When Last Mile Leeds began operations the 4 weeks’ notice required to vacate was indeed a significant reason why we chose the  Safestore Leeds Central as our base. It was cheap and in a great location. If all went according to plan, we wouldn’t be there long.

Over the past few months of operating from there on a daily basis, I now have some real experience upon which to evaluate what has proven to be an extremely good business decision, and I suspect I will continue to operate from there for some time to come.

Safestore Leeds Central has a large off-street loading bay

Let me list some of  benefits:

  • Secure storage space for 3 cargo bikes and additional equipment
  • room to grow should we take on a larger cargo trike – likely if we do open a delivery consolidation centre
  • A location literally across the road from the planned Eastgate development and about 3 minutes from Kirkgate Market or the Victoria Quarter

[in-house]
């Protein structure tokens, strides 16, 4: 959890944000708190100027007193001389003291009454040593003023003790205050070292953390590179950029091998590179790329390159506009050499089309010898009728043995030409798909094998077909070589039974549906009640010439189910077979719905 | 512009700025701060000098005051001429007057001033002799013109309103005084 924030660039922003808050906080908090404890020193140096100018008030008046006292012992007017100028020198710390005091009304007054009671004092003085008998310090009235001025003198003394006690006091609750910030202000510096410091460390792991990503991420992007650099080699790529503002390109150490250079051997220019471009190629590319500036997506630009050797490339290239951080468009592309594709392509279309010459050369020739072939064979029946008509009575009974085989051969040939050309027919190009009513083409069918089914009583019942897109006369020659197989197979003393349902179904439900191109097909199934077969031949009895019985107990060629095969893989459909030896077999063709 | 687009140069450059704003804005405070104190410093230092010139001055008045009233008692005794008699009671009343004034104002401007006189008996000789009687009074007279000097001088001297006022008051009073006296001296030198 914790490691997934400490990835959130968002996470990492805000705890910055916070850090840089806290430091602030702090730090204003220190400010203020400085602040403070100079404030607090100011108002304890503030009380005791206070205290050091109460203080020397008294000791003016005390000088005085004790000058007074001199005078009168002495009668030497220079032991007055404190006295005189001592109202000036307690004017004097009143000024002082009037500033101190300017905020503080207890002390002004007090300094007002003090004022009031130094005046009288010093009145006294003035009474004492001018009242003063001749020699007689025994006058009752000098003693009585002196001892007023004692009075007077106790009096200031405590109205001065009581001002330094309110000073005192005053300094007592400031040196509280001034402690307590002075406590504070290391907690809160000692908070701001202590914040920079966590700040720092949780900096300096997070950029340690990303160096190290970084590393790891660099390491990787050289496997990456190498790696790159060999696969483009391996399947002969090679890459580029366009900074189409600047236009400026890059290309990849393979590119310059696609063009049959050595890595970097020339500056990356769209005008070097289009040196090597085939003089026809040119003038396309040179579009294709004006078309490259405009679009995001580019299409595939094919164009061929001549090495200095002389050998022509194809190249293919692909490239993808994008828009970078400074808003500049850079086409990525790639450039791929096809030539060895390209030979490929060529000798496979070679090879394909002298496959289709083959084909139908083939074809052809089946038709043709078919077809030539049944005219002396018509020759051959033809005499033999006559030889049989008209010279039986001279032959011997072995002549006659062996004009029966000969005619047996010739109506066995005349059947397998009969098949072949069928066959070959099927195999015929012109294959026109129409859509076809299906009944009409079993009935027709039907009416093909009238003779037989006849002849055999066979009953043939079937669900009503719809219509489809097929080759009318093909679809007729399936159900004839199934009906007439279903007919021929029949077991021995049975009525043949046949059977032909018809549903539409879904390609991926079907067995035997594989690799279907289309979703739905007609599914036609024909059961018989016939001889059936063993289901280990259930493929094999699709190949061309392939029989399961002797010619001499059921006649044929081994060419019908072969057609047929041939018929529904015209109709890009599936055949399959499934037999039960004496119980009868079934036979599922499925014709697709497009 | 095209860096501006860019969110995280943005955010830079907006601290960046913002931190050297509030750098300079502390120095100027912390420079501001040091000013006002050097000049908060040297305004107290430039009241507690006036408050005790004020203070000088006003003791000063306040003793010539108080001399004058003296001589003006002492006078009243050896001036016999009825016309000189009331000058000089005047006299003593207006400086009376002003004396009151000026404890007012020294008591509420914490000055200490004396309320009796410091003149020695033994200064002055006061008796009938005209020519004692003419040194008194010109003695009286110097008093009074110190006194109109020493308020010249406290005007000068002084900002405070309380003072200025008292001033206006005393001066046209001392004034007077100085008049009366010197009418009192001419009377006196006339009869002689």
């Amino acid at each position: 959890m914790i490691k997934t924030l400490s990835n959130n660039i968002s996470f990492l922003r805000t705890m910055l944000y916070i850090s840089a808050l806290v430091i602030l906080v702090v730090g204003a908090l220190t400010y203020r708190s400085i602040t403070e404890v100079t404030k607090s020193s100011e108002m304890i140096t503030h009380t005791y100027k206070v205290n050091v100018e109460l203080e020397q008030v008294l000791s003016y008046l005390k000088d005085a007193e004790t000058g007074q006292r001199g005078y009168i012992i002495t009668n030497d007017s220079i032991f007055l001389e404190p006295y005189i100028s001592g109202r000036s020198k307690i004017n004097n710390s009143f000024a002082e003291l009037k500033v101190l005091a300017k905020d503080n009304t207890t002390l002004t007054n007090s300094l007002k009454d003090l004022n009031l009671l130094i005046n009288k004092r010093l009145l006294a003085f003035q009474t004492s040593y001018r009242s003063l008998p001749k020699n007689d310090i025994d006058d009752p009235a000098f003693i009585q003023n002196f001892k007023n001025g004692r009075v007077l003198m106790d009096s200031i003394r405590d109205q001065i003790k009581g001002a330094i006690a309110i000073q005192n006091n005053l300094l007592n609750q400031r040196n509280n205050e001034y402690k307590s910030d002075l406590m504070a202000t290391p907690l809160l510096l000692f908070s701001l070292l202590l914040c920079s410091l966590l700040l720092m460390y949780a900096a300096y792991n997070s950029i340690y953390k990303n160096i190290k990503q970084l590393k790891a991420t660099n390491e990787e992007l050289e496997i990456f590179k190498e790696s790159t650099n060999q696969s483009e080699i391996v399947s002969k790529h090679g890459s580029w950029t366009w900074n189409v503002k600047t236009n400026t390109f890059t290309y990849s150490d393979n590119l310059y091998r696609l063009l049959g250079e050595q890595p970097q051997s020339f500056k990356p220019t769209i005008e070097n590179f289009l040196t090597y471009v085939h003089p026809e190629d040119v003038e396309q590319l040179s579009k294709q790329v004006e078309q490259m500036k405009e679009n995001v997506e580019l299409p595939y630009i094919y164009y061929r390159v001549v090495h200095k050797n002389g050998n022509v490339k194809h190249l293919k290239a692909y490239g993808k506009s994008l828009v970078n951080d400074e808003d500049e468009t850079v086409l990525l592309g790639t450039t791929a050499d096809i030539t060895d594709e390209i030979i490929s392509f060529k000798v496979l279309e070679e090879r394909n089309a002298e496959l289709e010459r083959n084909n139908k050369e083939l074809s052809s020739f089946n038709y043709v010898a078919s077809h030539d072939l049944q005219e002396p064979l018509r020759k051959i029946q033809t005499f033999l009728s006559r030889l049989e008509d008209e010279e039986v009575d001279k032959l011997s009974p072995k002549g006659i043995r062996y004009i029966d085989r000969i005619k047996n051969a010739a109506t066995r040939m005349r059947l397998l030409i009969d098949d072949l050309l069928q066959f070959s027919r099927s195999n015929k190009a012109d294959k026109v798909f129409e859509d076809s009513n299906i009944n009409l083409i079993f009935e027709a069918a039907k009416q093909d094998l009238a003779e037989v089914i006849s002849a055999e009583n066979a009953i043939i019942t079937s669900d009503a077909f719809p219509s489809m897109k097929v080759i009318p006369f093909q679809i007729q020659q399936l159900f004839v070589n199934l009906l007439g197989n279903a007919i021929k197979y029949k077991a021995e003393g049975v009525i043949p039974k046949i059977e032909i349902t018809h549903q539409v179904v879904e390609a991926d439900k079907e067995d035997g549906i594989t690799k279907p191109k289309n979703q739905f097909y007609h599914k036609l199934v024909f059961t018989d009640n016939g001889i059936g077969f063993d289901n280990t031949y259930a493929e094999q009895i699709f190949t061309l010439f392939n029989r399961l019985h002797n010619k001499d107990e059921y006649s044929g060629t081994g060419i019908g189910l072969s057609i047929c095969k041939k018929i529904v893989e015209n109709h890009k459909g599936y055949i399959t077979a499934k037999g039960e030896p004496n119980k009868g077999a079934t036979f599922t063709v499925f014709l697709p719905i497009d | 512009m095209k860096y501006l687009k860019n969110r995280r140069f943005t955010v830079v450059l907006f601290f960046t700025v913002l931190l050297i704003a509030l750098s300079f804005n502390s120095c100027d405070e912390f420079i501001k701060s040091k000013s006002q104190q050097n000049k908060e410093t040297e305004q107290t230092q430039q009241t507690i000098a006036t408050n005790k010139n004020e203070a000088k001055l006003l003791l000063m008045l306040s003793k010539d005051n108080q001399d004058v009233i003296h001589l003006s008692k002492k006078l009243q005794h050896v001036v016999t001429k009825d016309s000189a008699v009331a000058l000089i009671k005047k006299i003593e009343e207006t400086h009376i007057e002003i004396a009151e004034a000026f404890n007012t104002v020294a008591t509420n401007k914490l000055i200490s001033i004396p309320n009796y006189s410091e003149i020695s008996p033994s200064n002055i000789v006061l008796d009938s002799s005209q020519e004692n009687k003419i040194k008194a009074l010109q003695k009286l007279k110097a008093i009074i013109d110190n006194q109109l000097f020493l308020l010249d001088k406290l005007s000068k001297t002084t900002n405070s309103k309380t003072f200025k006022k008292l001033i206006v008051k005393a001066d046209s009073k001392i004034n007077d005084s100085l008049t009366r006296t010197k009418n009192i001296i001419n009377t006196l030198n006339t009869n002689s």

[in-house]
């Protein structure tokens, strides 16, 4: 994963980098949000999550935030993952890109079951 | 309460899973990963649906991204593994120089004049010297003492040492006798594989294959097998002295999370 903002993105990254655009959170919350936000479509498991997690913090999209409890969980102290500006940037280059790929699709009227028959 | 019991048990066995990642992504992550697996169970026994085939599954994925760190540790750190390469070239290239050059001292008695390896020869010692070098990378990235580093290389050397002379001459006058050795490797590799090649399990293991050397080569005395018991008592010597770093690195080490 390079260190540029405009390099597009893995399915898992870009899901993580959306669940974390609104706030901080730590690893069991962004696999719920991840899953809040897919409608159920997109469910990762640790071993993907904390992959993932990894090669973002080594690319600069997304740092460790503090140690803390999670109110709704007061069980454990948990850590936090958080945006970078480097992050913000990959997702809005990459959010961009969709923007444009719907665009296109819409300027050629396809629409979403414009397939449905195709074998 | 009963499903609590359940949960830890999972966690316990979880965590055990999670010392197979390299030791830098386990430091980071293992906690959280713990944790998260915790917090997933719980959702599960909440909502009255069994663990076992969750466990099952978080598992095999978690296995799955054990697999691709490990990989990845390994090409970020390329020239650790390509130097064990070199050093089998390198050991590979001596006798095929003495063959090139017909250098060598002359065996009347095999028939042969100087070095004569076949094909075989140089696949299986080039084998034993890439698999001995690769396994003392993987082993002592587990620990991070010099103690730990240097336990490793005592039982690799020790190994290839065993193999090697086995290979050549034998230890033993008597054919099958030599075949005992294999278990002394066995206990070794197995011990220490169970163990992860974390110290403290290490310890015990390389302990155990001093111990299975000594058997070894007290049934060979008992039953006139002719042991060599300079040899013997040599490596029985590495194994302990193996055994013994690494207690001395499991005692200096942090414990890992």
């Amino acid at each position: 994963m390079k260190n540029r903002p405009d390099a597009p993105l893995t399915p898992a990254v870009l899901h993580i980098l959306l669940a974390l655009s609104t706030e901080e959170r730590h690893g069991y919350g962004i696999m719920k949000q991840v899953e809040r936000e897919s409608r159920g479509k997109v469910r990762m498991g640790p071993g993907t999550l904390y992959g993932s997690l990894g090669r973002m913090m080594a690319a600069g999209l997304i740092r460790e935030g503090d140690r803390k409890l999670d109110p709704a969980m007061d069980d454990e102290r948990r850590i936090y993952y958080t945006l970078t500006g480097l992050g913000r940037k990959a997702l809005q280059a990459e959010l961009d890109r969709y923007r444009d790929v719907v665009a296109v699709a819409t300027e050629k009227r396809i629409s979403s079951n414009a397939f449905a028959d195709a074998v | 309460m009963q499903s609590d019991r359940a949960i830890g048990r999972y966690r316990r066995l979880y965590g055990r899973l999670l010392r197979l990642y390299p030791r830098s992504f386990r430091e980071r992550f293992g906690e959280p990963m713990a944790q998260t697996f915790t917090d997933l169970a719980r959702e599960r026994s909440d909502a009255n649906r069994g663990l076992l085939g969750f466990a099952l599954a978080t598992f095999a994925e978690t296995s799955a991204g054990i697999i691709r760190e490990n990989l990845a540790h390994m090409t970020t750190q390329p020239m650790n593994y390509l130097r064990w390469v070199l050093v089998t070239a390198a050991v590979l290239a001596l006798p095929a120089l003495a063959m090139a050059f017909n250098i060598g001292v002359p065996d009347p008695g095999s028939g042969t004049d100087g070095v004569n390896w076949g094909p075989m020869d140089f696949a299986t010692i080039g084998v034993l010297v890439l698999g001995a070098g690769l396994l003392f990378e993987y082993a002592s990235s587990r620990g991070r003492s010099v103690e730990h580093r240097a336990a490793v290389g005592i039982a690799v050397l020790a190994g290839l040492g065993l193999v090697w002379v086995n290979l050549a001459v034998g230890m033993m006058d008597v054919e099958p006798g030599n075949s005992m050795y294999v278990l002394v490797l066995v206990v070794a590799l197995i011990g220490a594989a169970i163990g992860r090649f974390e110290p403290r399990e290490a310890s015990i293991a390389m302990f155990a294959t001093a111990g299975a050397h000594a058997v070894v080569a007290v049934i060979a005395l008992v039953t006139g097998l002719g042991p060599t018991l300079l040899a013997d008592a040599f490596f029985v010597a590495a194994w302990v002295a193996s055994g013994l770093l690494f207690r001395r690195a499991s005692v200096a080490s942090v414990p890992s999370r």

• Reception manned 8am-6pm, able to receive goods when all Last Mile staff are out
  • 24 hour access
  • Pallet trucks and goods trolleys
  • Fork-lift truck (and four licensed drivers) –able to receive palletized deliveries (all as part of the service)
  • Off-street loading and unloading bay able to accommodate up to 4 Luton vans
  • Off-street secure parking in Leeds city centre
  • High level of security, with 24hr CCTV etc
  • Insurance against loss of £6,000
  • massive flexibility to expand or contract the amount of storage space we use
  • huge goods lift with 2.5 tonne capacity, easily able to accommodate the large cargo-trikes which we are looking to purchase (should we ever take additional space above the ground floor)

And all this for about £30.00 week, with no additional bills, or rates to pay.

There are of course a few disadvantages, the main one being that office facilities are limited, though the staff are very helpful if you need to send an odd email or Fax. We don’t have electricity in the lock-up, or a telephone line. Nevertheless, so far we have been able to handle everything by mobile, and should we reach a point where this is holding back the business then I have found that Safestore are very accommodating and seem always willing to negotiate.

Overall this has proven an ideal base to grow the business and one which could see us grow significantly larger before we would ever need to move.